“We should have the right not to like men”: the French writer at the center of a literary storm | France

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When Pauline Harmange, a French writer and aspiring novelist, published a treatise on the hatred of men, she expected it to sell at most a few hundred copies among friends and readers of her blog. .

Instead, a threat by a government official to take legal action to ban me men, I hate them (I Hate Men) made it a sellout. The first printing of 450 copies was quickly snatched, as were the two following reprints. Today, 2,500 copies have been sold.

The publisher, Monstrograph, described as a volunteer-run “micropublishing house”, is overwhelmed and says I Hate Men will not be reprinted again unless a bigger publisher comes to the rescue.

Harmange, 25, is a mixture of bewilderment and shock at finding himself in the middle of a literary and political storm. ” I did not expect that. It was a huge surprise,” she told the Guardian from her home in Lille, northern France, where she lives with her husband, Mathieu, 29, and Eleven the cat. “This is the first time a book has come out. I wrote a novel but it was never published.

Harmange said she was asked to write I Hate Men after someone spotted a blog she had written about misandry or hating men.

Me men, I hate them, by Pauline Harmange. Photography: Monstrograph

The 96-page essay opens with a quote from Sylvia Plath’s The Bell Jar – “The problem was that I hated the idea of ​​serving men in any way” – and it explores whether women have good reasons to hate men. “I’m married to a man who’s great and really supportive of my writing. But in general, I’m suspicious of men I don’t know,” Harmange said.

“I just don’t trust them. This comes less from a personal experience than from being an activist in a feminist organization that has been helping victims of rape and sexual assault for several years. I can say that the majority of attackers are men.

She added: “If we are heterosexual, we are encouraged to like men, but we should absolutely have the right not to like them. I realize that sounds like a violent sentiment, but I strongly believe that we should be allowed to dislike them as a whole and make exceptions for certain men.

The book says that standing up for misandry is liberating and can create space for sisterhood and brotherhood. “What if women had good reason to hate men? What if anger towards men was actually a joyful and emancipatory path when allowed to express itself? Harmange writes.

I Hate Men was published on August 19 when much of France was enjoying the summer holidays, and it would almost certainly have gone unnoticed if Ralph Zurmély, adviser to the French Ministry of Gender Equality, didn’t had not written to threaten legal action.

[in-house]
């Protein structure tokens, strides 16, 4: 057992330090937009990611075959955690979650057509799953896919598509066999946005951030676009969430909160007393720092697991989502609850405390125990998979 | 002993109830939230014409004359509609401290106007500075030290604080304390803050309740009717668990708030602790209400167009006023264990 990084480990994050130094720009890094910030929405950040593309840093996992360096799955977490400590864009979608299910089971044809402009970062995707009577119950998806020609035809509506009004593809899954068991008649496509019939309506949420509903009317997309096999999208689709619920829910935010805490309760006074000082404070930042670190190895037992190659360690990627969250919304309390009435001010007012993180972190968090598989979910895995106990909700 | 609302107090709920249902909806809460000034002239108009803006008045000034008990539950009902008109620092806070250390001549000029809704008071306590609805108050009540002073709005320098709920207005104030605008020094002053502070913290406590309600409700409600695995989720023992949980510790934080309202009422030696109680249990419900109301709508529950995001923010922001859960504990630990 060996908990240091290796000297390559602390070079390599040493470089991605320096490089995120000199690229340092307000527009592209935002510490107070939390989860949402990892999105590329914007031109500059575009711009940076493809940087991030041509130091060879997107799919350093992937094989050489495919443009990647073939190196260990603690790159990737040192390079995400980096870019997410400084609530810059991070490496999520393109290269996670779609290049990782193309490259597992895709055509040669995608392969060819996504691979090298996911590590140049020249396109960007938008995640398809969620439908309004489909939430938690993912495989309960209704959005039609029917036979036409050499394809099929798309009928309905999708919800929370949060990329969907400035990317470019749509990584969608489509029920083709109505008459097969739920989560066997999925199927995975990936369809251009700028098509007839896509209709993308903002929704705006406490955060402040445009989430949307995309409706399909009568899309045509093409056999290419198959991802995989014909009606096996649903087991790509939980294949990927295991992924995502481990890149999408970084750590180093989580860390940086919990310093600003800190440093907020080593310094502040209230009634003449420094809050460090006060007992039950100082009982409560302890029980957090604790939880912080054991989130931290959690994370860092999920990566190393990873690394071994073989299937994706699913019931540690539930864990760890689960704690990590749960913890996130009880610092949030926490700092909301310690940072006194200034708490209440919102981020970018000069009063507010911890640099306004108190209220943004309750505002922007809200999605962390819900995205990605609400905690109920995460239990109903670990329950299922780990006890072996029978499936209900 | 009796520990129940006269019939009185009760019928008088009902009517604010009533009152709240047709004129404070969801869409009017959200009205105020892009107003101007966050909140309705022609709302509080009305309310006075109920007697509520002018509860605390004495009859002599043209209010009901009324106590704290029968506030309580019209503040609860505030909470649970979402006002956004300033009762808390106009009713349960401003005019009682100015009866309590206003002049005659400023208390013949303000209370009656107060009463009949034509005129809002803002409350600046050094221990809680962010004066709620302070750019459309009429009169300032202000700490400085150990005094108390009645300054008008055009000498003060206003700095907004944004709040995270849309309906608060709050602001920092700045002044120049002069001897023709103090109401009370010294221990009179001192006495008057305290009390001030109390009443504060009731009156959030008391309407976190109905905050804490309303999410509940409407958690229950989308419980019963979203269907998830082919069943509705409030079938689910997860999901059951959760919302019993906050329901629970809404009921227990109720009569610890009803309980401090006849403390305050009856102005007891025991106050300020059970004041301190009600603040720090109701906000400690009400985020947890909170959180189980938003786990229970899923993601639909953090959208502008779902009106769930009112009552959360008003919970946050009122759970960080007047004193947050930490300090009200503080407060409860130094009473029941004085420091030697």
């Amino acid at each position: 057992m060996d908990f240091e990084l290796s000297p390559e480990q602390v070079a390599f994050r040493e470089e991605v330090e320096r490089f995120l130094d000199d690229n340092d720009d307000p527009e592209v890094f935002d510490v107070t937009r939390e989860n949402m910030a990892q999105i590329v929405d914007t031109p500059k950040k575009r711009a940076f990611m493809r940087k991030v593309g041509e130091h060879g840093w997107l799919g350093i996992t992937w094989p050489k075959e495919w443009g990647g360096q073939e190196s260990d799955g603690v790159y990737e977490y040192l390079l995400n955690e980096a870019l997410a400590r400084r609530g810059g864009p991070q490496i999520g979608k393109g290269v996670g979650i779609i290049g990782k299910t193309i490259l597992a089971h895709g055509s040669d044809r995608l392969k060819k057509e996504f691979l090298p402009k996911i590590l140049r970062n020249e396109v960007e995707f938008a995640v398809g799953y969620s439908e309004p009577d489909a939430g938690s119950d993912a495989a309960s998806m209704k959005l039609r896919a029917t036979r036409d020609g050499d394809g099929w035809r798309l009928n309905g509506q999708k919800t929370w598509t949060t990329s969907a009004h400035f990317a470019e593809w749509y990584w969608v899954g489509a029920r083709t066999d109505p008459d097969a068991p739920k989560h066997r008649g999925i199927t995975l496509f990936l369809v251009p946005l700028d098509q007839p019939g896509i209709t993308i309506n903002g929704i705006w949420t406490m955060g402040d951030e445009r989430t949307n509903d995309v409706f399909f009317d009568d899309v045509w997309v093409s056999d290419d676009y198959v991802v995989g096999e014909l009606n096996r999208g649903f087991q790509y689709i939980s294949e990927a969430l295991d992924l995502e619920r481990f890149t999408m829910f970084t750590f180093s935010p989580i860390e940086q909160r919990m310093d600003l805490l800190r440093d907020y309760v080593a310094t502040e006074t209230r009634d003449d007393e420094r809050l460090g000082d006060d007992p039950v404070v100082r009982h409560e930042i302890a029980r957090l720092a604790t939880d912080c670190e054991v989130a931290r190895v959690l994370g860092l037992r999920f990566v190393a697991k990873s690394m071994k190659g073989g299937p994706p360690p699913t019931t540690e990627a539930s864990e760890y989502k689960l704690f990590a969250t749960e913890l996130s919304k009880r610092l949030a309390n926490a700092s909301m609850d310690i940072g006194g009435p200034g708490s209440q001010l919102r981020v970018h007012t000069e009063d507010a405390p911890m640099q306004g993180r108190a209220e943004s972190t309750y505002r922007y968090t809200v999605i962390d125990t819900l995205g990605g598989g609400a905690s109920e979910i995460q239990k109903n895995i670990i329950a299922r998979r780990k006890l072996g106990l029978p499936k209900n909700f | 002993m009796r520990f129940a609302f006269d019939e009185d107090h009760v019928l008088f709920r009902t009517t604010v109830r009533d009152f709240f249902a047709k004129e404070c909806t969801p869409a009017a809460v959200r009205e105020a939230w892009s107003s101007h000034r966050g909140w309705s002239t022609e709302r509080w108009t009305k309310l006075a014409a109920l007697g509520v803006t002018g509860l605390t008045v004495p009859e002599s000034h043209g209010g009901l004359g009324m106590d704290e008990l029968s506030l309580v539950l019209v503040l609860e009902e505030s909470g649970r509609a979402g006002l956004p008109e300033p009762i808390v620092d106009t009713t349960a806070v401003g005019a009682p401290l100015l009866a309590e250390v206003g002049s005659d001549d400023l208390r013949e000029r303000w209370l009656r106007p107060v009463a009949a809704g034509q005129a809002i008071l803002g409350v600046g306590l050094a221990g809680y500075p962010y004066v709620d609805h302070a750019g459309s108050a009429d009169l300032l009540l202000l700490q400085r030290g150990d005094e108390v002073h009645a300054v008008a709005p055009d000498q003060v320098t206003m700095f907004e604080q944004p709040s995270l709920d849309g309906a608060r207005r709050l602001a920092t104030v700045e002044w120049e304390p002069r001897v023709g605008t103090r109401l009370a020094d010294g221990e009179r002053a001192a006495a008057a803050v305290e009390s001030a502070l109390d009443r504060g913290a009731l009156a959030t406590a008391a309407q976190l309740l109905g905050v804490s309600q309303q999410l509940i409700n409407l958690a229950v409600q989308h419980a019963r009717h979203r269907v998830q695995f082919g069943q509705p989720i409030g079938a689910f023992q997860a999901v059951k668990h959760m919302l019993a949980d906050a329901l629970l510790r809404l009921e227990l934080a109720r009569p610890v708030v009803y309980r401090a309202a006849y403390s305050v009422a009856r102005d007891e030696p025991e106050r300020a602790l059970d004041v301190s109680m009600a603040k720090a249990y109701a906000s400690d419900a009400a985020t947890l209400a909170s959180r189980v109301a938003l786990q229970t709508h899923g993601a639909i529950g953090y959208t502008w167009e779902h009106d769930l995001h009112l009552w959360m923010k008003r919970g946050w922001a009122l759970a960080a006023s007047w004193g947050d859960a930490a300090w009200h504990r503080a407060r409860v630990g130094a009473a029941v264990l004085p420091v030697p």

“This book is obviously an ode to misandry (= hatred of men), both in terms of the summary on your site and reading its title. I would like to remind you that incitement to hatred based on gender is a criminal offence! Consequently, I ask you to immediately remove this book from your catalog under penalty of criminal prosecution, ”writes Zurmély.

Harmange said: “We were a little scared at first. But the first print had already sold out, so the publishers decided to send the books in and see what happened. As a precaution they no longer printed.

“I was shocked. This man works for the Secretary of State for Equality between Men and Women, whose mission is to do something about sexual assault and rape. It seemed outrageous that he was more concerned about censoring a small feminist book instead of doing its job.

When the story was picked up by French investigative site Mediapart, the publishers proceeded with a reprint. The ministry told Mediapart that Zurmély, who apparently only read the publishers’ title and description of I Hate Men, acted on his own initiative.

French magazine NouvelObs described Zurmély’s zeal as “cancelling culture” par excellence and pointed out that no one had sought to censor Baudelaire from the writings of 19th-century French novelist George Sand: “She is stupid, she is heavy, she’s talkative […] The fact that some men fell in love with these latrines is proof of the baseness of the men of this century.

“And why not banish Michel Houellebecq for his misogyny while we’re at it,” asks NouvelObs.

Harmange laughs at the idea. “Unfortunately, but not surprisingly, misogyny is so entrenched in French literature that we often don’t even realize it.”

She said misandry was often seen as a joke or, worse, a tool to discredit feminists, but she thinks there’s nothing wrong with owning that hate, which she says is legitimate given the harm that men do to women.

“Misandry only exists as a reaction to misogyny, which is the basis of systemic violence,” she writes. The book cites statistics from 2018 showing that 96% of those convicted of domestic violence were men and 99% of those convicted of sexual violence were men. “While misandry has never killed anyone,” Harmange writes.

Harmange says her husband is one of the “exceptions”. In the acknowledgments at the end of the book, she writes that he was “the first of us to believe in me”.

She said: “He’s as amazed at the reaction to the book as I am, but he’s supportive of me and my writing. He’s just worried about me being harassed online.

Harmange said the negative reaction to the book was to be expected. “Feminine and feminist voices are not always welcome among men.”

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